N Street Village serves 31,500 meals each day to the 1,400 women who stop in or live there. Besides food, they are offered free medical, dental and psychiatric services and lots of self-help programming. Some of the women need a short-term safety net, others remain for years, with the average stay about 18 months, according to chief development officer Stuart Allen.

The goal is to guide these women to “a better and more permanent solution [from] where they were,” Allen said.

The village is a conglomerate of adjoining buildings and programs. Bethany Women’s Center is the first stop for women in crisis. This drop-in program offers meals, showers, activities and support.

Here women recite daily, “We are N Street Village. We are a community of respect, recovery and hope. We create a safe and welcoming place with our words and actions. We expect kindness, and we value honesty and diversity.”

For those living in the village, there are 142 beds in six programs at three sites, each serving a specific audience, including women with AIDS or are HIV positive, women who just need a place to call home and women who need a great deal of help.

Due to a strategic partnership with United Health Care, medical care is offered to the women. Two small rooms are filled with clothing and shoes. A room with six computers offers the women a chance to learn computer skills, write emails or create a resume.

About half the women they serve have no income at all, according to Schroeder Stribling, executive director. The others average about $300 a month, with much of that money coming from benefits
and entitlements.

The women are generally in their 40s and 50s and enter N Street with a history of addictions and traumas. Most will never hold a job due to addictions, low literacy, history of incarceration or mental illness, she said.

Still, their lives are improved just by having a dependable place to stay and a supportive community, Stribling said. Everyone walking by receives a warm greeting from staff and volunteers.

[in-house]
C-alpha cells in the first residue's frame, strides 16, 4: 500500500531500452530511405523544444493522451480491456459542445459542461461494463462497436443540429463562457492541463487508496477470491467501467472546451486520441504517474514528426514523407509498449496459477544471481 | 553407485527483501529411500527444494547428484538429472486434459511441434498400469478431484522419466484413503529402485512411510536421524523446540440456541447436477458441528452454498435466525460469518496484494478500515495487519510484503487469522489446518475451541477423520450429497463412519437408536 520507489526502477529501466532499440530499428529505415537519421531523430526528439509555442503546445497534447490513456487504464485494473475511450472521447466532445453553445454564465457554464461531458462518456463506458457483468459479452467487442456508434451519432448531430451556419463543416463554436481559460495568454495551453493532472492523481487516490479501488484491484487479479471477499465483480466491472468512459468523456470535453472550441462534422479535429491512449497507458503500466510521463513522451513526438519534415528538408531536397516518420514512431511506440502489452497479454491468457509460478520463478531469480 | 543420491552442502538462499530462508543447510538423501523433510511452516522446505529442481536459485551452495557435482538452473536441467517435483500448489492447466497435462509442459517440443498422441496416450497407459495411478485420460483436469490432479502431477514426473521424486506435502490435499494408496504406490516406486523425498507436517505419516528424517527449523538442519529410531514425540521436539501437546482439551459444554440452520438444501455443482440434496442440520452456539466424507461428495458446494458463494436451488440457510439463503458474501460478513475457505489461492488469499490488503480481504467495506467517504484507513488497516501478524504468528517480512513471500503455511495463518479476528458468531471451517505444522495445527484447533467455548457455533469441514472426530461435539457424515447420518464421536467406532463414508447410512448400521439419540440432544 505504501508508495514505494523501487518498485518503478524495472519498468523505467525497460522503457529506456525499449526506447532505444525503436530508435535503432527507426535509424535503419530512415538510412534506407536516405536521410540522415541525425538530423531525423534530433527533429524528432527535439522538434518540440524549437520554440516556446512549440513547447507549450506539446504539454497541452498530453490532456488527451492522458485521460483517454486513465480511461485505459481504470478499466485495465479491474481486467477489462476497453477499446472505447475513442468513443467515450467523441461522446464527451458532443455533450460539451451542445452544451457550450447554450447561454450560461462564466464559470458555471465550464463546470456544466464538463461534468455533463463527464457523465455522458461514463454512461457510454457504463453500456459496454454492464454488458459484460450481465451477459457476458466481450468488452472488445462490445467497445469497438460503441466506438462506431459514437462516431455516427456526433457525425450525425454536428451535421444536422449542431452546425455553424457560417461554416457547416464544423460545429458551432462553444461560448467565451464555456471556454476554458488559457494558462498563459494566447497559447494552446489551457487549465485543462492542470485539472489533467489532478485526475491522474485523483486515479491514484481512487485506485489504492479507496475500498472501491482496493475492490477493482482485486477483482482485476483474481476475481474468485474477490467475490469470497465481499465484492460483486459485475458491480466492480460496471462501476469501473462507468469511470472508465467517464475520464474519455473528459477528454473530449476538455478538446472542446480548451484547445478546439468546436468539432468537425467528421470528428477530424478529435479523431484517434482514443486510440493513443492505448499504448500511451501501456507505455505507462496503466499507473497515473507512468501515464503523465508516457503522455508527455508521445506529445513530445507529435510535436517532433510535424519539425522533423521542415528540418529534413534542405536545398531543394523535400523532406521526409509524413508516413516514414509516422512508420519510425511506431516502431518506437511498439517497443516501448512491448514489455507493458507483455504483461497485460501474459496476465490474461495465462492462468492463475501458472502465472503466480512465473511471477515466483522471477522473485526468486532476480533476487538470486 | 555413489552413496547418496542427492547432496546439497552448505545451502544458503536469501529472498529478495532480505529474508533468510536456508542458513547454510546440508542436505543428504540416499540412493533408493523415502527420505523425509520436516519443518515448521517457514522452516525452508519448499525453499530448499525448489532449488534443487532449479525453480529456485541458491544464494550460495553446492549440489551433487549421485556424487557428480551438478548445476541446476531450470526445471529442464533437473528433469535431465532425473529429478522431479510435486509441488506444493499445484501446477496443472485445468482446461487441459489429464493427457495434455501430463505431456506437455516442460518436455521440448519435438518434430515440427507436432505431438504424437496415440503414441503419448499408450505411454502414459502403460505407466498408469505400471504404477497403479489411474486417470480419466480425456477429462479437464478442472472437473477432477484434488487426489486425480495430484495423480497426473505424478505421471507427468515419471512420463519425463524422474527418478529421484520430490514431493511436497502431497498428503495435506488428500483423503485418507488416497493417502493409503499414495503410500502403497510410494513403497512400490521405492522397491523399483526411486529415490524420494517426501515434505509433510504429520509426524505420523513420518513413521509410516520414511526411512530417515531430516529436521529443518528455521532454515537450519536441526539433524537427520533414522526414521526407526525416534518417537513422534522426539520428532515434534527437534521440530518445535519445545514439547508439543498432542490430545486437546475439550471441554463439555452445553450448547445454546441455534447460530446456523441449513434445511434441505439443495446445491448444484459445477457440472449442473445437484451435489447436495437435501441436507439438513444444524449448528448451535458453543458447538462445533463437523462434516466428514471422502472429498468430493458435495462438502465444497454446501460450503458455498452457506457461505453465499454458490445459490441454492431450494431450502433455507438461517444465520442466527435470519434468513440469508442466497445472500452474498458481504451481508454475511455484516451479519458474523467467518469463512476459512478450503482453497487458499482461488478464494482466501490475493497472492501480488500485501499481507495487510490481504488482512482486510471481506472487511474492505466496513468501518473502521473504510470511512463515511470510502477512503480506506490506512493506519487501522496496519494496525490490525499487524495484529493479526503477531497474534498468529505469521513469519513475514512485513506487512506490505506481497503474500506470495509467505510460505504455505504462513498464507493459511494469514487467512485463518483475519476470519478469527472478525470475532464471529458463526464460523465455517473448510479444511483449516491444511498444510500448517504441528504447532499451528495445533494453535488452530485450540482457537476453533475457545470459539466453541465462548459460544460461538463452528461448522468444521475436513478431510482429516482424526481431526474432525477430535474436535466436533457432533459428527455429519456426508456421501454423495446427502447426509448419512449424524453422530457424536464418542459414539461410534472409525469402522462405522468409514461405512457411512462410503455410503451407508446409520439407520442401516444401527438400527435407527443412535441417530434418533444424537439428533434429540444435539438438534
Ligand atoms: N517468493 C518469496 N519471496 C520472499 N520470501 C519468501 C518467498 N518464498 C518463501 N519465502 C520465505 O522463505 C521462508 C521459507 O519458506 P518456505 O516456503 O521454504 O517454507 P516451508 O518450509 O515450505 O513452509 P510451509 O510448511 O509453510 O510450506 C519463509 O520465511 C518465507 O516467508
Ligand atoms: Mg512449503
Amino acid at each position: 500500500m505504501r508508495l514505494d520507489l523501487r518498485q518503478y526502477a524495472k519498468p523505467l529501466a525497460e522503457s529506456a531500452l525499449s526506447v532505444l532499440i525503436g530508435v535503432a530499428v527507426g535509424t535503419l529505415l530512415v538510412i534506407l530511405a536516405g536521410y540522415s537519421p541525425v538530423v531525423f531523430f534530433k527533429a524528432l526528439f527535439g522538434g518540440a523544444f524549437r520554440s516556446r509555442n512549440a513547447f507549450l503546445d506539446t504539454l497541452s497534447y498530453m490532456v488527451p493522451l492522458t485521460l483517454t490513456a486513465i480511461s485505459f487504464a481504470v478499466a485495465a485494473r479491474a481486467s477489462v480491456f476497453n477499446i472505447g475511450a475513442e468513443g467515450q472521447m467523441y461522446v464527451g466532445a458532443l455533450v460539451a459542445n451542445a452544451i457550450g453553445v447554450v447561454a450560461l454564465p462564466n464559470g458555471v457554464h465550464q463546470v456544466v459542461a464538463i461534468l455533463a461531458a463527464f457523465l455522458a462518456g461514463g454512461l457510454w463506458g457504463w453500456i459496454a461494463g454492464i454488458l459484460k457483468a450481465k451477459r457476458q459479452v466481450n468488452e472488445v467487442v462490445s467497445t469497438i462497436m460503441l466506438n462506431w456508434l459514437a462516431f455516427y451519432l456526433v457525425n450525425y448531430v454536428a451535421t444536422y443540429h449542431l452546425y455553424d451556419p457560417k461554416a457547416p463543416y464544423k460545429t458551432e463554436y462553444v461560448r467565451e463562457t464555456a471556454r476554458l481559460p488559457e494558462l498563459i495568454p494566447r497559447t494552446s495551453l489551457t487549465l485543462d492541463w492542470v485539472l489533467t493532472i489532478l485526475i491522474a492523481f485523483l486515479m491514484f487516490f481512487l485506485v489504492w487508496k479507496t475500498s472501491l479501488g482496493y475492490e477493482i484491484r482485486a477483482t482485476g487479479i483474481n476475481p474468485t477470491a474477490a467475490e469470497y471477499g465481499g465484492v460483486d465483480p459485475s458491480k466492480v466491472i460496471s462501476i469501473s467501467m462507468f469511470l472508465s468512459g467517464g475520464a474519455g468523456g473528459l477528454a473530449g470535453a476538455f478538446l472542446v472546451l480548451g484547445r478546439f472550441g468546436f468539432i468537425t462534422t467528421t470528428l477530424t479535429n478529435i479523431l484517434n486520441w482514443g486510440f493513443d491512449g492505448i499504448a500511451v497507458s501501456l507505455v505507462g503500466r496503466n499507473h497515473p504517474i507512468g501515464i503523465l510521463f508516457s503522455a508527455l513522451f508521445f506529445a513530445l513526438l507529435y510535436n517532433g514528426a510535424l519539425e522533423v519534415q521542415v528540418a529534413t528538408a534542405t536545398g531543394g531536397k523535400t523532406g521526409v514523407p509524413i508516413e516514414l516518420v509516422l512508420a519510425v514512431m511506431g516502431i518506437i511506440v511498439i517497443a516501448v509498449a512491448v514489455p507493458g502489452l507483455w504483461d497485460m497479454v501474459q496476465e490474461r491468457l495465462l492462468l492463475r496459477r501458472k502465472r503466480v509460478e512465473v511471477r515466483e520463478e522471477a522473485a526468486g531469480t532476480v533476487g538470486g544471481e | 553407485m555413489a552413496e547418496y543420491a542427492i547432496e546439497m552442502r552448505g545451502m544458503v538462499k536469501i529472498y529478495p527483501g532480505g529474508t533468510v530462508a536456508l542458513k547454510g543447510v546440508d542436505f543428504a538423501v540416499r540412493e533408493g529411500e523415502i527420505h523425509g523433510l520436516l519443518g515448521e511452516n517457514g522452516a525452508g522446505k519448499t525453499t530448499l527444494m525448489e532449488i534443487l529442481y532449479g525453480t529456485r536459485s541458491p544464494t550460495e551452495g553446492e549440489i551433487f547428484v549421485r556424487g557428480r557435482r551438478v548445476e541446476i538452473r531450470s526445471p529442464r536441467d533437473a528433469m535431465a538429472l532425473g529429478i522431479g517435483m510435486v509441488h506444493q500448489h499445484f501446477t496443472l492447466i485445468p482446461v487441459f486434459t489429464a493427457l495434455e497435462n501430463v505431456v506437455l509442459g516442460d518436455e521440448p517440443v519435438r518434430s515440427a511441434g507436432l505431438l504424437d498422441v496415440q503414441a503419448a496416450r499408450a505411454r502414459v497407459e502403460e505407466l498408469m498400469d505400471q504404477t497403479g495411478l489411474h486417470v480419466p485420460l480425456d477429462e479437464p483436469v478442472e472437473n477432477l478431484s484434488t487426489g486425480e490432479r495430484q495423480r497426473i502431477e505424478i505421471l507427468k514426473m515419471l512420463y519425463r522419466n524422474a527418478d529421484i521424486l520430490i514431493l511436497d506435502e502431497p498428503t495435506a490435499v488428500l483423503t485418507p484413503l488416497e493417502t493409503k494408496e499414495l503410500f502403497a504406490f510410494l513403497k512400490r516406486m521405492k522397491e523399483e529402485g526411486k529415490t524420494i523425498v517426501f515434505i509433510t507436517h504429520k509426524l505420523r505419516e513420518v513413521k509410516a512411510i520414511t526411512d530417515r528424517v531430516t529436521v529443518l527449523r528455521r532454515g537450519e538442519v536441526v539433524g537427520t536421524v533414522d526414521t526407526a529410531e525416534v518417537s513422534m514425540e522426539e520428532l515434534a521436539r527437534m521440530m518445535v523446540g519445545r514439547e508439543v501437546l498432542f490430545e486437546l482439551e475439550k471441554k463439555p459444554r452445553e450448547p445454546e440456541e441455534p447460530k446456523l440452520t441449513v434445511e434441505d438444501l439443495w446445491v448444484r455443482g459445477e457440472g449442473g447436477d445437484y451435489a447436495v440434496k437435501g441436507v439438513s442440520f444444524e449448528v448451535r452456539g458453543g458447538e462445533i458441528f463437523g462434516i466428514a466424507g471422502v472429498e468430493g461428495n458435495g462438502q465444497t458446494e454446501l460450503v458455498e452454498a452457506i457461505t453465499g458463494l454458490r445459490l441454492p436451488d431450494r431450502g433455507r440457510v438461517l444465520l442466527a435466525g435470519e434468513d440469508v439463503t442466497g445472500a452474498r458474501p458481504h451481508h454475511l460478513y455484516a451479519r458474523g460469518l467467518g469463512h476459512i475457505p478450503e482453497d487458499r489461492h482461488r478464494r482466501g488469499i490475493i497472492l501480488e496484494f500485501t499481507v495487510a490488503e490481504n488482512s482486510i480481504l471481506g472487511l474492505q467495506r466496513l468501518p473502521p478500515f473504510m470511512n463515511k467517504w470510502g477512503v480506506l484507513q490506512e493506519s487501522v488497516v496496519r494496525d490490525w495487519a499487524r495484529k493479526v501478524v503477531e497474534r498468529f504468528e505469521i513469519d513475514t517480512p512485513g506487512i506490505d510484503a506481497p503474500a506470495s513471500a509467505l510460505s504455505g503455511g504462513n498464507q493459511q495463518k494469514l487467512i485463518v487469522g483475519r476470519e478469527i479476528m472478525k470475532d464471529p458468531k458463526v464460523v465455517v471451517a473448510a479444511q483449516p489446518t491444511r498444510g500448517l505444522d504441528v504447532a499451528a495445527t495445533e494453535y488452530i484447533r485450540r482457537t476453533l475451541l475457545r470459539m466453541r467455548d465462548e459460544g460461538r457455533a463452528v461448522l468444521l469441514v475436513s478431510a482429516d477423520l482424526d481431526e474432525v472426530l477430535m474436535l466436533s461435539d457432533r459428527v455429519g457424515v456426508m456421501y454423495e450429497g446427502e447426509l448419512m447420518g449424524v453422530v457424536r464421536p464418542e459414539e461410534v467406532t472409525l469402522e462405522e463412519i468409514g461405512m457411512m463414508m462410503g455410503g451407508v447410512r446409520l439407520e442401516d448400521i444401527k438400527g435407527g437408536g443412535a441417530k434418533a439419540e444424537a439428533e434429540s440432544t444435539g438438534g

They have “an ocean of need,” she said. “We do our part, but our part will never be enough.”

While some of the women attend services at Luther Place church or sing in its choir, religion is not forced upon them, Stribling said. “We really believe in the role of spirituality, in the role of healing” rather than a specific religion, she said. “The interfaith roots are just very important to us,” she said.

Self-help classes also are not forced upon the women, although those
who live in the village must take five classes and do one chore weekly. One day last week, the choice of classes included scarf making, poetry, spiritual recovery, biofeedback training and
relapse prevention.

N Street operates on roughly a $5 million yearly budget, about three-quarters of which comes from private donations, including a grant from the Naomi and Nehemiah Cohen Foundation, which has been donating since the early 1980s.

That family used to donate its Thanksgiving leftovers, and a bond
developed that exists to this day, said Alison McWilliams, executive director of the foundation.

The village is in the midst of a $9 million fundraising campaign. The money will be used for renovations and expansions, Stribling said.

“Every indication we have is that 20 years from now, the need will still be here. People will always be in need,” Stribling said.

Staffer Sharon Hart, a community organizer and welcome committee member, understands that. “We are all a moment and a paycheck away” from homelessness, she said.